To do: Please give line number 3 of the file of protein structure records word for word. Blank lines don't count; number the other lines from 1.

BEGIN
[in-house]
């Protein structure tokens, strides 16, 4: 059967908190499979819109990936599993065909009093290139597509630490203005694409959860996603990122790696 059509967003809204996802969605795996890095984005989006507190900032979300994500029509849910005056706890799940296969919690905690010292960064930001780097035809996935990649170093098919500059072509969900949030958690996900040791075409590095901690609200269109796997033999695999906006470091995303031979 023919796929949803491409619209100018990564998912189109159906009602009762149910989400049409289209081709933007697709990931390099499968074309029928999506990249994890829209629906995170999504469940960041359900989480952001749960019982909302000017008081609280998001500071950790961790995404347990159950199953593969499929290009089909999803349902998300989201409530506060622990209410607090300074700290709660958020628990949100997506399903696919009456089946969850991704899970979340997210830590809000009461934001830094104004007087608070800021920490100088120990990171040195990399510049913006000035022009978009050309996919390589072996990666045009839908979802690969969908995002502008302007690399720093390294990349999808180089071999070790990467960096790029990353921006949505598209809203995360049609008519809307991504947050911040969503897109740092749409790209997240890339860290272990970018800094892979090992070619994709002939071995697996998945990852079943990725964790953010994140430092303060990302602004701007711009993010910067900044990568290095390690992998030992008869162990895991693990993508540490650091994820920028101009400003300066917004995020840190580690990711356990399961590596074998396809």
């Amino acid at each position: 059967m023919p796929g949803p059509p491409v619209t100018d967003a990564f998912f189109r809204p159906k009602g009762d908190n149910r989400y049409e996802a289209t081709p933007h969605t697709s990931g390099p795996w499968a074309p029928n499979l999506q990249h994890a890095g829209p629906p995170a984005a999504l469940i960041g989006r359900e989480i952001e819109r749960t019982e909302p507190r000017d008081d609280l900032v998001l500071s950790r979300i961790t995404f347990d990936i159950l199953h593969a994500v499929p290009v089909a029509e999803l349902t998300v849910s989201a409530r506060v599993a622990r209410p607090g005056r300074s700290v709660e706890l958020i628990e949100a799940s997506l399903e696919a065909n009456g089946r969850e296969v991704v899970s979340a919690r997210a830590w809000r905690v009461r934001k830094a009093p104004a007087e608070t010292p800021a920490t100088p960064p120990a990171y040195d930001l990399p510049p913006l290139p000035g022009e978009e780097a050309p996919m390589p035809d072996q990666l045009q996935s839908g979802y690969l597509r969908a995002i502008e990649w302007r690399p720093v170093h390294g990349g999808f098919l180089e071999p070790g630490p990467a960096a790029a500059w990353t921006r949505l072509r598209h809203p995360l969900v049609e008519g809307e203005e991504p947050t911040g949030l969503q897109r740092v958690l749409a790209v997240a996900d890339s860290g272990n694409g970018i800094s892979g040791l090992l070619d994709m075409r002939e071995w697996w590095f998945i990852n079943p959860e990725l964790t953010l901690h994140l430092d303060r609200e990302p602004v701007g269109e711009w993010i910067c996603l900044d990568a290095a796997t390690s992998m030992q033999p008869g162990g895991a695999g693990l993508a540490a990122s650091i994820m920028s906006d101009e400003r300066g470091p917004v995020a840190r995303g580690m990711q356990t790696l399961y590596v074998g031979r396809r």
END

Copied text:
């Amino acid at each position: 059967m023919p796929g949803p059509p491409v619209t100018d967003a990564f998912f189109r809204p159906k009602g009762d908190n149910r989400y049409e996802a289209t081709p933007h969605t697709s990931g390099p795996w499968a074309p029928n499979l999506q990249h994890a890095g829209p629906p995170a984005a999504l469940i960041g989006r359900e989480i952001e819109r749960t019982e909302p507190r000017d008081d609280l900032v998001l500071s950790r979300i961790t995404f347990d990936i159950l199953h593969a994500v499929p290009v089909a029509e999803l349902t998300v849910s989201a409530r506060v599993a622990r209410p607090g005056r300074s700290v709660e706890l958020i628990e949100a799940s997506l399903e696919a065909n009456g089946r969850e296969v991704v899970s979340a919690r997210a830590w809000r905690v009461r934001k830094a009093p104004a007087e608070t010292p800021a920490t100088p960064p120990a990171y040195d930001l990399p510049p913006l290139p000035g022009e978009e780097a050309p996919m390589p035809d072996q990666l045009q996935s839908g979802y690969l597509r969908a995002i502008e990649w302007r690399p720093v170093h390294g990349g999808f098919l180089e071999p070790g630490p990467a960096a790029a500059w990353t921006r949505l072509r598209h809203p995360l969900v049609e008519g809307e203005e991504p947050t911040g949030l969503q897109r740092v958690l749409a790209v997240a996900d890339s860290g272990n694409g970018i800094s892979g040791l090992l070619d994709m075409r002939e071995w697996w590095f998945i990852n079943p959860e990725l964790t953010l901690h994140l430092d303060r609200e990302p602004v701007g269109e711009w993010i910067c996603l900044d990568a290095a796997t390690s992998m030992q033999p008869g162990g895991a695999g693990l993508a540490a990122s650091i994820m920028s906006d101009e400003r300066g470091p917004v995020a840190r995303g580690m990711q356990t790696l399961y590596v074998g031979r396809r």